Mindfulness & Productivity - The Magic Link Explained

Mindfulness is something that we have heard a lot about, especially during this pandemic. We all know the importance of mental health as part of our total well being. But what do productivity and mindfulness have in common?

Productivity plays an essential role in our workplace. Be it any job, being productive is one of the many keys to the possible promotion and is a healthier attitude towards work. We might procrastinate at times which causes a lack of productivity. This equals a bad day at work where you feel like you have not done enough.

Does mindfulness help with work?

A research study conducted on working individuals showed that better mindfulness training at workplaces leads to decreased burnouts, perceived stress and improved mental well being. Though this study was limited by time, it shows that there is a direct correlation between mindfulness and productivity.

Stress can disrupt mindfulness and is one of the major contributing factors that decrease quality of life. As we covered previously, meditation is one of the best ways you can achieve a healthy mindful practice that is bound to help us in personal and professional aspects. 

Coming on to productivity, a stressed or bored mind does no good for engaging and creative efforts that are needed to work. We list here three tips that can help you integrate mindfulness into your everyday routine and allow for better productivity.

  • Reducing screentime
  • Many of us are guilty of screentime before bed and stopping the alarm first thing in the morning. But this affects your mind in many ways. According to the authors of Ikigai, reducing screentime for 30 minutes or more before bed can help you achieve better quality sleep. Even during the day, you need not pick up the phone at the ping of every notification but instead set all important notifications and put the non-essential ones on silent. This will help reduce overall stress on the eyes, reduced brain fog and better focus on work, increasing productivity in the long run.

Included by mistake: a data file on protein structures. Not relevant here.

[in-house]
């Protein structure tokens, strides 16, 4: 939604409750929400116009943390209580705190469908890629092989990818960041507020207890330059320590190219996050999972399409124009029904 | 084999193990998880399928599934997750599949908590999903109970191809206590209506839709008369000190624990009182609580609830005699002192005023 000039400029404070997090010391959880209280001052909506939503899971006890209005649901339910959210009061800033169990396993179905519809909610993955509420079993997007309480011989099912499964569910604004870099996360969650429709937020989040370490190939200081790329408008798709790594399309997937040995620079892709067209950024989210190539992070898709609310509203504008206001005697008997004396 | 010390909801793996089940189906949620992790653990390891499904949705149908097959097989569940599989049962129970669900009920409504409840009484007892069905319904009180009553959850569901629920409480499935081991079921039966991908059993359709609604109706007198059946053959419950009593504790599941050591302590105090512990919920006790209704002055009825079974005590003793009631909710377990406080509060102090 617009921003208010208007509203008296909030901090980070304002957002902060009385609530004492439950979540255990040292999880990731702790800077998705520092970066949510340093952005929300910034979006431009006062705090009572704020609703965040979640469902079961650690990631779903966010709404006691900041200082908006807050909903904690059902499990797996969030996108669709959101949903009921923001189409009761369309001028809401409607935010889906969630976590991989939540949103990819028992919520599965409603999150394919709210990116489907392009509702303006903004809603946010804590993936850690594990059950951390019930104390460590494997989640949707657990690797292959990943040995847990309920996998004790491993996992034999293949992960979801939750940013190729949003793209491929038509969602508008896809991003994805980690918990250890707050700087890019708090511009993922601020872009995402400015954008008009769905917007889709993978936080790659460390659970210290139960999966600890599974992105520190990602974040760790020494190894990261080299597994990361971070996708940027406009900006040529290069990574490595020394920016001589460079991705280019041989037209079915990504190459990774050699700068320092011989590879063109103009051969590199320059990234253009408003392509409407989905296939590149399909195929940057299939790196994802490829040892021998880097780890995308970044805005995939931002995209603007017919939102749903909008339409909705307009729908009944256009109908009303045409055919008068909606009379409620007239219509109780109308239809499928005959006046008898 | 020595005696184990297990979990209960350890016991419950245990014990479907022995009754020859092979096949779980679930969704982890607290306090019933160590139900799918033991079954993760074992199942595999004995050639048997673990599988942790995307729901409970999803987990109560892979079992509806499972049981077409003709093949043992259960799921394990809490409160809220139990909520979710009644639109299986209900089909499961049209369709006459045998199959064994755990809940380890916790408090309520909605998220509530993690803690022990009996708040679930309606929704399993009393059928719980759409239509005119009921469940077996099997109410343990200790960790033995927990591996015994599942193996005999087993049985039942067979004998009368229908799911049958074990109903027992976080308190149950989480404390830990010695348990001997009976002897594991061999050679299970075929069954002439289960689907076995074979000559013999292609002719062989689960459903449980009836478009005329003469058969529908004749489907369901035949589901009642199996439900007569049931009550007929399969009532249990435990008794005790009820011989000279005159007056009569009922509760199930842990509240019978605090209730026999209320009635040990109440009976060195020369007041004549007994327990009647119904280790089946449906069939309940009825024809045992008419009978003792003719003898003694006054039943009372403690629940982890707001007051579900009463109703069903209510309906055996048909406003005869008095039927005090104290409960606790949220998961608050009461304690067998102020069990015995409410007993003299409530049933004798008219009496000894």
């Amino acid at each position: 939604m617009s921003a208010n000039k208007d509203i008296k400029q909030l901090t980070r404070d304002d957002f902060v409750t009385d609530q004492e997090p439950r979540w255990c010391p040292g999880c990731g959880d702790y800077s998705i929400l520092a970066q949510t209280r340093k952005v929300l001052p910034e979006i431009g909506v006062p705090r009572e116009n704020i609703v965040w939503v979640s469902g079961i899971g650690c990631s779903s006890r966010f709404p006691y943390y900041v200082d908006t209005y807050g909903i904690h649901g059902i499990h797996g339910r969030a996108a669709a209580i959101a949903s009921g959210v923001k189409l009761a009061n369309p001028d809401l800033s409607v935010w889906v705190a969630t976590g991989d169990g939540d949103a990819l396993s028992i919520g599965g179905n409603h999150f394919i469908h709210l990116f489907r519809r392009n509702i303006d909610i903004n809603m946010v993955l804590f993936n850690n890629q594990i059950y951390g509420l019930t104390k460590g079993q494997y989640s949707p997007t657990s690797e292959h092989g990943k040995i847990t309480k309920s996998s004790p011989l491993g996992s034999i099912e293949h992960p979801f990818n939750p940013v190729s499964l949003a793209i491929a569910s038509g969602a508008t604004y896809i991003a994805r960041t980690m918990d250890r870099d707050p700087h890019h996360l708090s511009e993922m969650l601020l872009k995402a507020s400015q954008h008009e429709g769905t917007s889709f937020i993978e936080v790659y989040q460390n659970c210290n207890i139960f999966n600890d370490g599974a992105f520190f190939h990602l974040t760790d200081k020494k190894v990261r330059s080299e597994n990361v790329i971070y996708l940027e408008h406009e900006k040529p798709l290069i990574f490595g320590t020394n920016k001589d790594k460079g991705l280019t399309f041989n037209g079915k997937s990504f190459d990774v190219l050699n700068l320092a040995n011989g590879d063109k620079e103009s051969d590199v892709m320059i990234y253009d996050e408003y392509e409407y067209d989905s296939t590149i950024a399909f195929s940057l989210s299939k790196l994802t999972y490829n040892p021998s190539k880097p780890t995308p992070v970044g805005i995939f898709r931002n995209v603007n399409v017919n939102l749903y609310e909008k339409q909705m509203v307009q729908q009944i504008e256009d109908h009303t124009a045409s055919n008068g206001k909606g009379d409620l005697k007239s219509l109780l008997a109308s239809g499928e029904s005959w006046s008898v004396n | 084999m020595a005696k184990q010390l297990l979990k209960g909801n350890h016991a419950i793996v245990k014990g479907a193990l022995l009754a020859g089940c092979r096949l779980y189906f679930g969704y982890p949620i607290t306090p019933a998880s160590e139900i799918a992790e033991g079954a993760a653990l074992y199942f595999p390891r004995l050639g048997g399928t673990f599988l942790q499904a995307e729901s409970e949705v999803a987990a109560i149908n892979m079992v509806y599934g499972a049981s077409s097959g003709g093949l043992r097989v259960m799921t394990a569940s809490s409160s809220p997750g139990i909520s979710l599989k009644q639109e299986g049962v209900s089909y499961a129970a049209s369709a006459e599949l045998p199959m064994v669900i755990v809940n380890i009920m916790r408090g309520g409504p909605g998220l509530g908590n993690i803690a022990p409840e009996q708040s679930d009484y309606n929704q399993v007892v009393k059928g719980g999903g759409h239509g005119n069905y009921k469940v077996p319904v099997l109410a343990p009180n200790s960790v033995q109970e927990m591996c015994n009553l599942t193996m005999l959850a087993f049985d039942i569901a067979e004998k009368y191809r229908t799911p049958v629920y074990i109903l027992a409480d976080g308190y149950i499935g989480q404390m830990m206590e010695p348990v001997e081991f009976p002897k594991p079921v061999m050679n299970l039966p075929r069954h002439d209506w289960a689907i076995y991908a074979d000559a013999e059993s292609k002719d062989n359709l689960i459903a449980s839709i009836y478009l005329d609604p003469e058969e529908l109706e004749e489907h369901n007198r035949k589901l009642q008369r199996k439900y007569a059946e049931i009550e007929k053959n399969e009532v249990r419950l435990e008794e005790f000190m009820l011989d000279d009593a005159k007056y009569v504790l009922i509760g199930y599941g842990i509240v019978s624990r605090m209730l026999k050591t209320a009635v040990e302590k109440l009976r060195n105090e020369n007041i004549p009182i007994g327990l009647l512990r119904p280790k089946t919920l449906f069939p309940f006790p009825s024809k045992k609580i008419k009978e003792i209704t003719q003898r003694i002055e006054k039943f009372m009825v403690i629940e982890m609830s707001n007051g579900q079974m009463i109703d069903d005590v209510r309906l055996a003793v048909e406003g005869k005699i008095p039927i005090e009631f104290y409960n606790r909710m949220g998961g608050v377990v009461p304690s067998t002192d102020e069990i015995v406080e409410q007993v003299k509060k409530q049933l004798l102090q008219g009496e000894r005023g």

• Eating and exercising
  • The sedentary lifestyle, especially binge-watching and work from home culture during the lockdown saw many of us sitting for hours on end. This also leads to unhealthy eating habits in some, causing health issues. Now we know that not everyone has access to a gym, but strength training and animal flow workouts are a good start for beginners to get into shape. You can even walk for 20 minutes or start working out for 10 minutes and eventually increase the time or intensity so you become a better version of yourself. A healthy mind is a happy one, which can lead to better stress management and clarity of thoughts.

  • Take time for yourself
  • Burnout is becoming a common phenomenon among age groups as young as students! This shows that we are not spending enough time taking care of our health. Sometimes it is okay to switch off from the rest of the world. Going for a walk, meditating, taking a nice shower are some of the ways you can destress and have some time for yourself. This will help your mind declutter and rejuvenate, eventually boosting healthier practices for mental and overall well being. Taking time for yourself can also help you realize time management, which will help you switch off from work at the end of the day and allow you to put more hours into the quality of your work.

    So to conclude, your mental well being is just as important as looking good, if not more. Adopting better mindful practices is one of the best ways to improve workplace productivity and overall well being. Because once you begin taking care of your mental health, the major difference you will notice is a better quality of life not only when it comes to workplace productivity but also in other aspects.


    Kersemaekers W, Rupprecht S, Wittmann M, Tamdjidi C, Falke P, Donders R, Speckens A and Kohls N (2018) A Workplace Mindfulness Intervention May Be Associated With Improved Psychological Well-Being and Productivity. A Preliminary Field Study in a Company Setting. Front. Psychol. 9:195.

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